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Beth is a Shareholder and Chair of the Firm’s Labor and Employment Group. She is admitted to practice law in California and Washington. She has years of experience assisting employers in all aspects of their employment relationship with their employees. Her practice focuses on counseling and training employers, HR professionals, and managers.

On May 7, 2022 (Yes, that was a Saturday), CalOSHA issued a Fact Sheet and updated Frequently Asked Questions (“FAQs”) to align with, and explain, its revised Emergency Temporary Standards (“ETS”) for preventing and responding to COVID-19 in the workplace.
Continue Reading CalOSHA Issues Updated FAQs for Its Revised COVID-19 Emergency Temporary Standards

For the third time, CalOSHA has revised its Emergency Temporary Standards (“ETS”) governing workplace safety due to the COVID-19 pandemic. The revised ETS are due to take effect on May 6, 2022 once they have been reviewed by the Office of Administrative Law and filed with the California Secretary of State.
Continue Reading CalOSHA’s [Revised] ETS are Here to Stay! …at Least Until the End of 2022

During the COVID-19 pandemic, the U.S. Department of Homeland Security (“DHS”) adopted a temporary policy in response to the difficulties many individuals experienced with renewing documents.  As part of that temporary policy, employers were permitted to consider expired List B identity documents when completing the Form I-9 (“Employment Eligibility Verification”) which is required for employment in the United States.
Continue Reading Department Of Homeland Security Ends the COVID-19 Temporary Policy For Expired List B Identity Documents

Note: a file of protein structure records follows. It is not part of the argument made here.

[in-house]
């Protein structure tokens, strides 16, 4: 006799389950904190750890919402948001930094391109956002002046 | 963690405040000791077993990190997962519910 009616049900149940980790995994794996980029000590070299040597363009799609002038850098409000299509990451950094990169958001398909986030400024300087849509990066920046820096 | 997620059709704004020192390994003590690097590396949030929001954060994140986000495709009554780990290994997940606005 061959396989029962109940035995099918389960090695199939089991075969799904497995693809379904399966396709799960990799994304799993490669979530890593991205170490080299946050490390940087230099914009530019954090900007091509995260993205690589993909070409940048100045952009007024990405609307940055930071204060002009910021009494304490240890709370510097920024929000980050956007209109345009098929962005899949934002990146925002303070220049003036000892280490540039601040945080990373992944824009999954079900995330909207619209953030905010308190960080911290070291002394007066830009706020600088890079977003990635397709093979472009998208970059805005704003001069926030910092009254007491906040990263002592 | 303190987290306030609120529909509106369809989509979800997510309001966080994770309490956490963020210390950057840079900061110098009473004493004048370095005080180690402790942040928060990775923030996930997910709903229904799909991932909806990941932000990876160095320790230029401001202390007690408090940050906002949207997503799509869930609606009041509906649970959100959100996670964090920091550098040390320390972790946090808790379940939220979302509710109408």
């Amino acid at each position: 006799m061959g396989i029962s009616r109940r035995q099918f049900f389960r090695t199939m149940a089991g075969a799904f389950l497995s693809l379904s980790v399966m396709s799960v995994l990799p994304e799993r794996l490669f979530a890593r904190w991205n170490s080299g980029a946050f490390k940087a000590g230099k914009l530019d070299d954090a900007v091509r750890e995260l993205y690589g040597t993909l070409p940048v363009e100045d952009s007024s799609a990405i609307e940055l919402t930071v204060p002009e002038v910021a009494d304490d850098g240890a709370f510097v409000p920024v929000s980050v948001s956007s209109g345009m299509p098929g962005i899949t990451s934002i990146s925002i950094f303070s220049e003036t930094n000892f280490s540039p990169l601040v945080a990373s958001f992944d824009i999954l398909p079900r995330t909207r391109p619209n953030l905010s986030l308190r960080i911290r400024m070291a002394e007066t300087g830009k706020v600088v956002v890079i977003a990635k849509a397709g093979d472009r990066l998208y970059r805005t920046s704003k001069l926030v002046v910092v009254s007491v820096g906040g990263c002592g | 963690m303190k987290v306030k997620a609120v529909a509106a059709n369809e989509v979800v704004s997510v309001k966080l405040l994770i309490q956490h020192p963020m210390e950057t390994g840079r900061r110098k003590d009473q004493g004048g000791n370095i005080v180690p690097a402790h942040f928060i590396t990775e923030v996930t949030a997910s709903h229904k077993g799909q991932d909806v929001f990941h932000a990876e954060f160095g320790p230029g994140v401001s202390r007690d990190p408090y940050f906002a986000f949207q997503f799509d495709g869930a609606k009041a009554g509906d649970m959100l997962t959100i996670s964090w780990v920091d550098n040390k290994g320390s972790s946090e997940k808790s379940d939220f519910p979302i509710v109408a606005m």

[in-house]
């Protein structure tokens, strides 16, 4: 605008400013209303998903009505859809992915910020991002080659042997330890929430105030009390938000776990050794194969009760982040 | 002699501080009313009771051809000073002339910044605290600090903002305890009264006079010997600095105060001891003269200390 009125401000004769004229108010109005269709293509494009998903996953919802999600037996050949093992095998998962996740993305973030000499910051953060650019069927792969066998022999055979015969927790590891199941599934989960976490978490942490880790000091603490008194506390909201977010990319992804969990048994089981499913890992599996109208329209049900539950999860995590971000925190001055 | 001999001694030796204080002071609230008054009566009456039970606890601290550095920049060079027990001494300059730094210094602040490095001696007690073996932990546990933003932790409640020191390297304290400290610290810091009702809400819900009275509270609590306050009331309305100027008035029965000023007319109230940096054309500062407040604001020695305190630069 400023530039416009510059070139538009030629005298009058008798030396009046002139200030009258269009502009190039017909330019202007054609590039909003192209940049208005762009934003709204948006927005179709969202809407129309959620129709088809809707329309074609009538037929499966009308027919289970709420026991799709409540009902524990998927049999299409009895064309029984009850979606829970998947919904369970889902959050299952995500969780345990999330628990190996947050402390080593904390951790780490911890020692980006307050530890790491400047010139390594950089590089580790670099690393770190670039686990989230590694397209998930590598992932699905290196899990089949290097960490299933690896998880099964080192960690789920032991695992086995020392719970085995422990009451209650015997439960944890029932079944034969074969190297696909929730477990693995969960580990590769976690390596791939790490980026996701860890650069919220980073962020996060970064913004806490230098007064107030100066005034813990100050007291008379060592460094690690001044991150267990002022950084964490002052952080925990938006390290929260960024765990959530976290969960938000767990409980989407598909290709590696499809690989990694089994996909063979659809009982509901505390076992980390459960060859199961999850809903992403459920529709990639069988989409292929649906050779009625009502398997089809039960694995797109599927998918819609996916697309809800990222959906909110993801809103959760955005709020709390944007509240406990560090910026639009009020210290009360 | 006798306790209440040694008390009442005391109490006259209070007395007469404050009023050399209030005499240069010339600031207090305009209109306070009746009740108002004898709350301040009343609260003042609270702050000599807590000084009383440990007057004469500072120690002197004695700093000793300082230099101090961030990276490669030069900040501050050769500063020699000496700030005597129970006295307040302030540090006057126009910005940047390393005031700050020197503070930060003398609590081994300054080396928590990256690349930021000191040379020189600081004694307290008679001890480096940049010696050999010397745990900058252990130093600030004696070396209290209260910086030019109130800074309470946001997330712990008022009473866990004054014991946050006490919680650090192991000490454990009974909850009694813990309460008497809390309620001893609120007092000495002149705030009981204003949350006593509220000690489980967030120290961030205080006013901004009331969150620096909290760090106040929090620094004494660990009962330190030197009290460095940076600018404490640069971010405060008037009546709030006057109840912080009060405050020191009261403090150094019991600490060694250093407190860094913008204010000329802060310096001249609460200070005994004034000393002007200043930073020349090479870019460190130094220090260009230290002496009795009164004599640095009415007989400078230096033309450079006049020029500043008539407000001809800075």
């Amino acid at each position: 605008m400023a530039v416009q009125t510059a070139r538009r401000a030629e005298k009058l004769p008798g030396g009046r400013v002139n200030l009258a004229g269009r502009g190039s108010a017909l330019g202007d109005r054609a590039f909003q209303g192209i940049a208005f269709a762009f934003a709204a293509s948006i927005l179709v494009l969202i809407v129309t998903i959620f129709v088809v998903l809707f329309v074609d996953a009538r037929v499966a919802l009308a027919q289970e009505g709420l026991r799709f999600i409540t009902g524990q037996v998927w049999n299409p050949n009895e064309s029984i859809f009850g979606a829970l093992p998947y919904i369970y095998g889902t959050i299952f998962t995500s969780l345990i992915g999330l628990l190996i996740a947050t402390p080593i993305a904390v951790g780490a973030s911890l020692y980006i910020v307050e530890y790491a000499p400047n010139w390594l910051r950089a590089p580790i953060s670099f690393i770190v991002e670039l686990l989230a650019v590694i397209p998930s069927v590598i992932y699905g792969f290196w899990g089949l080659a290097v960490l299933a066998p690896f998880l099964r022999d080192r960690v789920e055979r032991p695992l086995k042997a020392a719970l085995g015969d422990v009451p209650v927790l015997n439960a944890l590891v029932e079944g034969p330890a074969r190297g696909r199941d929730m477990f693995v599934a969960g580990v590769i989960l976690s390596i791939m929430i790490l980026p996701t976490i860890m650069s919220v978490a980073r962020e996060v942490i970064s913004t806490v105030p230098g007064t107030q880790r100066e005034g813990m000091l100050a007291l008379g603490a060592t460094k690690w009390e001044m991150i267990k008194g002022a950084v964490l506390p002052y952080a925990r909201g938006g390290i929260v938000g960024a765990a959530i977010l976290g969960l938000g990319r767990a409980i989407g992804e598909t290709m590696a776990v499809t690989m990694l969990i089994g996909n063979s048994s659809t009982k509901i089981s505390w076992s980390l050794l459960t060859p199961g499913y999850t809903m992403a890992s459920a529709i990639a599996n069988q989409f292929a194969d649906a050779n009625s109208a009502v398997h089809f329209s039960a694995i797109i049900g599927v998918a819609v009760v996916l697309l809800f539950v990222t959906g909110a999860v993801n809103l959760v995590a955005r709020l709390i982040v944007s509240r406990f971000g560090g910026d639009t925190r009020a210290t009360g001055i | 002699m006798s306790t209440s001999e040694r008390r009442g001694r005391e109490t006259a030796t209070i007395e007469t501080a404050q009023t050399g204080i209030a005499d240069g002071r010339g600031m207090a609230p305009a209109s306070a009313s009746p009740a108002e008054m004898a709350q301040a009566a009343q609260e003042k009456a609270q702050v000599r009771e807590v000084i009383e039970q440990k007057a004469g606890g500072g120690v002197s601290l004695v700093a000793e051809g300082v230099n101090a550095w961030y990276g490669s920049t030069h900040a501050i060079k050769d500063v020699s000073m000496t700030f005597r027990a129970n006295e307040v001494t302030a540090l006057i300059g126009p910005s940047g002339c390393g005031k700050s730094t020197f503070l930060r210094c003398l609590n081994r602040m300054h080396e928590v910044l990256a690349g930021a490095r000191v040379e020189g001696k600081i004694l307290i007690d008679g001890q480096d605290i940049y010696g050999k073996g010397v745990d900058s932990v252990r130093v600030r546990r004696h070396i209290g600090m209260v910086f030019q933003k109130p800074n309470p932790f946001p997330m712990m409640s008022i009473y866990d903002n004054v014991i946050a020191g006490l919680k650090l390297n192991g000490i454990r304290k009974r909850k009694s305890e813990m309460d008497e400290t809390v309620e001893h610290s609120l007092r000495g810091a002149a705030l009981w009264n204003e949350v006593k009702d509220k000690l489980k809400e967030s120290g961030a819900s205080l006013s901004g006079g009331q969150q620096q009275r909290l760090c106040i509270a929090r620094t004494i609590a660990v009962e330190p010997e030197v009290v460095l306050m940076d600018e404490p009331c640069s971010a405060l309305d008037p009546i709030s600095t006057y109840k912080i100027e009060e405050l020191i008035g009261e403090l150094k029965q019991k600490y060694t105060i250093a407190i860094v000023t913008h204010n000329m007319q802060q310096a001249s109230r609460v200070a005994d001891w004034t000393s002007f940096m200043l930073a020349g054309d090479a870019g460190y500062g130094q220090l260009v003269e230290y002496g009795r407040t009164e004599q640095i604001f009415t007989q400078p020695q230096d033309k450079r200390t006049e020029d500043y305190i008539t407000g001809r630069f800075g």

On March 14, 2022, the EEOC released a new technical assistance guidance document entitled “The COVID-19 Pandemic and Caregiver Discrimination Under Federal Employment Discrimination Law.

Essentially, the guidance reiterates that an employer may not discriminate against an applicant or employee under federal law on the basis of protected classes such sex (including pregnancy, sexual orientation, or gender identity), race, color, religion, national origin, age (40 or older), disability or genetic information.  However, the purpose of the guidance is to illustrate how discrimination on the basis of a protected class can occur, possibly even inadvertently, if employers make assumptions and decisions based on an applicant’s or employee’s caregiving obligations due to the Covid-19 pandemic.
Continue Reading The EEOC’s New Guidance Says Discrimination Against “Caregivers” May Violate Federal Law

On Friday, December 17, 2021, the federal Sixth Circuit Court of Appeals granted an emergency motion to dissolve the stay of the federal OSHA COVID-19 vaccine or test mandate for large employers.

Background.

On November 5, 2021, OSHA issued an Emergency Temporary Standard (ETS or the standard) to protect the health of employees by mitigating the spread of this historically unprecedented virus in the workplace. The ETS requires that employees who work for an employer with 100+ employees, as well as certain government employees, to either obtain a COVID-19 vaccine or undergo regular weekly tests. The next day, the U.S. Court of Appeals for the Fifth Circuit stayed the ETS pending judicial review, and it renewed that decision in an opinion issued on November 12. Multiple petitions challenging the ETS—filed in Circuit Courts across the nation—were consolidated into the Sixth Circuit to be decided together.
Continue Reading OSHA’s COVID-19 Vaccine or Test Mandate Is BACK in Play… For Now